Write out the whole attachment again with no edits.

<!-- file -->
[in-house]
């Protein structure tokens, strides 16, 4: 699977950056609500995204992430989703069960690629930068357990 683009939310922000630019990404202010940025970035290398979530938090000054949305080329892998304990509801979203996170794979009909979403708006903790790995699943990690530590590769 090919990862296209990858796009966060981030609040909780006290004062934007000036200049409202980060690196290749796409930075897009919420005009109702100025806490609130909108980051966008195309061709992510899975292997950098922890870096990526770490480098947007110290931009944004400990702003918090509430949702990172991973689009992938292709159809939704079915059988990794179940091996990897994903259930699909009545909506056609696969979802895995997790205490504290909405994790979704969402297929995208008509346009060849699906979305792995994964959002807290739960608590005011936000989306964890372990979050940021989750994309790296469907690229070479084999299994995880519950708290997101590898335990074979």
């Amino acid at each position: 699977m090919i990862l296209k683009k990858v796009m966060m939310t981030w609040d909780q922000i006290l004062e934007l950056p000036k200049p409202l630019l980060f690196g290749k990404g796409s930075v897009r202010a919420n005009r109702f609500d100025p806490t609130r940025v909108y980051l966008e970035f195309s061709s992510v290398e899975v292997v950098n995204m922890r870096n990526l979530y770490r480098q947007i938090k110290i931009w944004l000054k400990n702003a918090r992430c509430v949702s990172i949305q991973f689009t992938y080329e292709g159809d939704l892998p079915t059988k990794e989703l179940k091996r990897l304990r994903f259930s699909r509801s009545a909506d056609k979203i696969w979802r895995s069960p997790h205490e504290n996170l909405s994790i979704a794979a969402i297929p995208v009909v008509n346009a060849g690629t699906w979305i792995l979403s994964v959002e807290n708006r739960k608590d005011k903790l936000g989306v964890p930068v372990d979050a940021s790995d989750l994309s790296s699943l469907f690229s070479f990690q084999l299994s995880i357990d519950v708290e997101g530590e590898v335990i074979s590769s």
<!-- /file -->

[in-house]
């Protein structure tokens, strides 16, 4: 699977950056609500995204992430989703069960690629930068357990 683009939310922000630019990404202010940025970035290398979530938090000054949305080329892998304990509801979203996170794979009909979403708006903790790995699943990690530590590769 090919990862296209990858796009966060981030609040909780006290004062934007000036200049409202980060690196290749796409930075897009919420005009109702100025806490609130909108980051966008195309061709992510899975292997950098922890870096990526770490480098947007110290931009944004400990702003918090509430949702990172991973689009992938292709159809939704079915059988990794179940091996990897994903259930699909009545909506056609696969979802895995997790205490504290909405994790979704969402297929995208008509346009060849699906979305792995994964959002807290739960608590005011936000989306964890372990979050940021989750994309790296469907690229070479084999299994995880519950708290997101590898335990074979």
């Amino acid at each position: 699977m090919i990862l296209k683009k990858v796009m966060m939310t981030w609040d909780q922000i006290l004062e934007l950056p000036k200049p409202l630019l980060f690196g290749k990404g796409s930075v897009r202010a919420n005009r109702f609500d100025p806490t609130r940025v909108y980051l966008e970035f195309s061709s992510v290398e899975v292997v950098n995204m922890r870096n990526l979530y770490r480098q947007i938090k110290i931009w944004l000054k400990n702003a918090r992430c509430v949702s990172i949305q991973f689009t992938y080329e292709g159809d939704l892998p079915t059988k990794e989703l179940k091996r990897l304990r994903f259930s699909r509801s009545a909506d056609k979203i696969w979802r895995s069960p997790h205490e504290n996170l909405s994790i979704a794979a969402i297929p995208v009909v008509n346009a060849g690629t699906w979305i792995l979403s994964v959002e807290n708006r739960k608590d005011k903790l936000g989306v964890p930068v372990d979050a940021s790995d989750l994309s790296s699943l469907f690229s070479f990690q084999l299994s995880i357990d519950v708290e997101g530590e590898v335990i074979s590769s």